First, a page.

Husbands and wives, young and old, tend to have very different ideas about who's making financial decisions in a marriage?
It’s well known that money matters can make or break a marriage and that financial disputes are a leading cause of divorce, but according to Millionaire Corner research, husbands and wives often have very conflicting views of who’s making financial decisions for the family.
The majority of husbands – nearly 55 percent – say they are the ones making financial decisions, according to a survey of 969 married investors conducted by Millionaire Corner in January. While none identify their wives as being in charge of the family finances, 45 percent say financial decisions are made jointly.
Wives are unlikely to take credit for making financial decisions – only 4 percent say they handle the family finances – but women overwhelmingly describe the process as a cooperative effort. More than 82 percent of wives say the financial decisions are made jointly, while 14 percent give their husbands the credit.
But, our research shows that both sexes have a highly filtered view of reality. Most husbands say that their wives think that the man of the house is in charge of the finances. Sixty percent of men indicate their wives would say their husbands are making financial decisions for both of them. Women are operating under the impression that their husbands see them as part of a financial team. Nearly 75 percent of women report that their husbands feel decisions are made jointly.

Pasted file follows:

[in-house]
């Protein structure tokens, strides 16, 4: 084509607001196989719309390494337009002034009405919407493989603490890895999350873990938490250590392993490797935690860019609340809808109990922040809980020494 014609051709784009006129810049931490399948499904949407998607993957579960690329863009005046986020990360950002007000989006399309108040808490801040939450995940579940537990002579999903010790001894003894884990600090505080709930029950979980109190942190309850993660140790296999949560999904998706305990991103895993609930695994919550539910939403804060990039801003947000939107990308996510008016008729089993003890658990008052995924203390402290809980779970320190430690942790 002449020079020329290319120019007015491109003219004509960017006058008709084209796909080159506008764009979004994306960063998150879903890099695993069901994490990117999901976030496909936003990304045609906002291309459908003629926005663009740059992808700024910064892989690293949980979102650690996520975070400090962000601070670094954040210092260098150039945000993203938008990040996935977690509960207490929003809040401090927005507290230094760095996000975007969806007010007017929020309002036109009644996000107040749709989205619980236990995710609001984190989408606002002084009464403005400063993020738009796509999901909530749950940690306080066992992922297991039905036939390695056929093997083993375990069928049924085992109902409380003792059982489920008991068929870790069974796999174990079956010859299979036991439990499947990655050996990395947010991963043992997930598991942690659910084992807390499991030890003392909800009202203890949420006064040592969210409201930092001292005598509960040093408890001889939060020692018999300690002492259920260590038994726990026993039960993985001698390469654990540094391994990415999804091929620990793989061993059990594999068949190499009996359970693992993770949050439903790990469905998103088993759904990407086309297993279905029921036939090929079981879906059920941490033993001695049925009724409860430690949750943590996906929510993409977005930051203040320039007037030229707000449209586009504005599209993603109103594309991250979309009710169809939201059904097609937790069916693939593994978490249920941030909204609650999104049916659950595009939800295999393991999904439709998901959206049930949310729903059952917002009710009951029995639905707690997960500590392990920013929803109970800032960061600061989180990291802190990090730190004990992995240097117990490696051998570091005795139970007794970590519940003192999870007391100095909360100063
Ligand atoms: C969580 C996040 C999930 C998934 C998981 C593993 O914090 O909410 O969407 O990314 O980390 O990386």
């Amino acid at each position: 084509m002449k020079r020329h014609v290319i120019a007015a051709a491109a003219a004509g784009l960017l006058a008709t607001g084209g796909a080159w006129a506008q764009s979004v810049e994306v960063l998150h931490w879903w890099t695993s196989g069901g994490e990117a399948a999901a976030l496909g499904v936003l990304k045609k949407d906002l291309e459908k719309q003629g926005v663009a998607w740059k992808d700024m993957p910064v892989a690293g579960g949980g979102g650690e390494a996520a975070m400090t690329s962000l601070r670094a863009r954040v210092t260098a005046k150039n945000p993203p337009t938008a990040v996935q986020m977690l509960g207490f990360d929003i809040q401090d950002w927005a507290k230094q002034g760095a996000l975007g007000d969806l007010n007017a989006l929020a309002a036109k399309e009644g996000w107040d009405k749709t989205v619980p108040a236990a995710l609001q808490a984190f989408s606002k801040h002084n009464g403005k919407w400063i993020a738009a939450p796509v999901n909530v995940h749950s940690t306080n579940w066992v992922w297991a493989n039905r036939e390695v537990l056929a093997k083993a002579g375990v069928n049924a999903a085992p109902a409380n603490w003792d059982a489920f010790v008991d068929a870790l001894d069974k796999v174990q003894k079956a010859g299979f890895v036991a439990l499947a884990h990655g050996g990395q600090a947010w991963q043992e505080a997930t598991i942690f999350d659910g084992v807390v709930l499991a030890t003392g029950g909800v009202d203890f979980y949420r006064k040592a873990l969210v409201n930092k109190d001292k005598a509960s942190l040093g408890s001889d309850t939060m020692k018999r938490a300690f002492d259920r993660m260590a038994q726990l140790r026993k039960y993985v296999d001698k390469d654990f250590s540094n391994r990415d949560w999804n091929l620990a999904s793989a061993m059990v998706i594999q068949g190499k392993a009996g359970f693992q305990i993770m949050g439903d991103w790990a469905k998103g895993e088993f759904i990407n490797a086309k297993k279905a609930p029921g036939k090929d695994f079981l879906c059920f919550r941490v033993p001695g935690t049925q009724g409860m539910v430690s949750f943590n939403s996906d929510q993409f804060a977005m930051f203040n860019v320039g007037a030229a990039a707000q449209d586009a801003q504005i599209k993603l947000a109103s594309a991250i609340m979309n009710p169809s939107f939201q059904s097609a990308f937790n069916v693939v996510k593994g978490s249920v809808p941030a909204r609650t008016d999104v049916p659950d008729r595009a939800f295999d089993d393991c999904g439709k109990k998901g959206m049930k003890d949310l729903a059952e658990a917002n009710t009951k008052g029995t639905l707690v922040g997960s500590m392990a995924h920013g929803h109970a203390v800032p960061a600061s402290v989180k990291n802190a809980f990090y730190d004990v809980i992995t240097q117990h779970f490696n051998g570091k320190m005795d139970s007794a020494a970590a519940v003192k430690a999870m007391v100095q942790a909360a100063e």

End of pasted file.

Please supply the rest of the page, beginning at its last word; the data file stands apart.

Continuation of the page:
These differing perceptions raise all sorts of questions about who really wears the “financial pants” in a relationship. “It’s possible that men have an inflated view of their contributions,” said Catherine McBreen, president of Millionaire Corner, “and that women underestimate the importance of their role in financial decision making. In any case, it’s clear the Mars/Venus divide extends to money matters, as well as matters of the heart.”
Younger couples appear to be diverging from gender stereotypes when it comes to who’s making financial decisions, according to our survey, while older married folks hold more traditional views of money and marriage. Generation X and Y investors are less likely than their older peers to identify the husband as the family’s financial decision maker. Fewer than one-fourth of investors age 40 and younger say financial decisions are made by the husband, while more than one-third of investors age 60 and older – early baby boomers and retirees – say the husband handles the family finances.
Less affluent investors – who generally represent a younger demographic – are most likely to describe making financial decisions as a joint effort in their marriage. More than 70 percent of survey participants with investable assets between $100,000 and $500,000 say that husband and wife work together to decide money matters. In contrast, about 60 percent of investors with $500,000 or more say making financial decisions is a shared activity.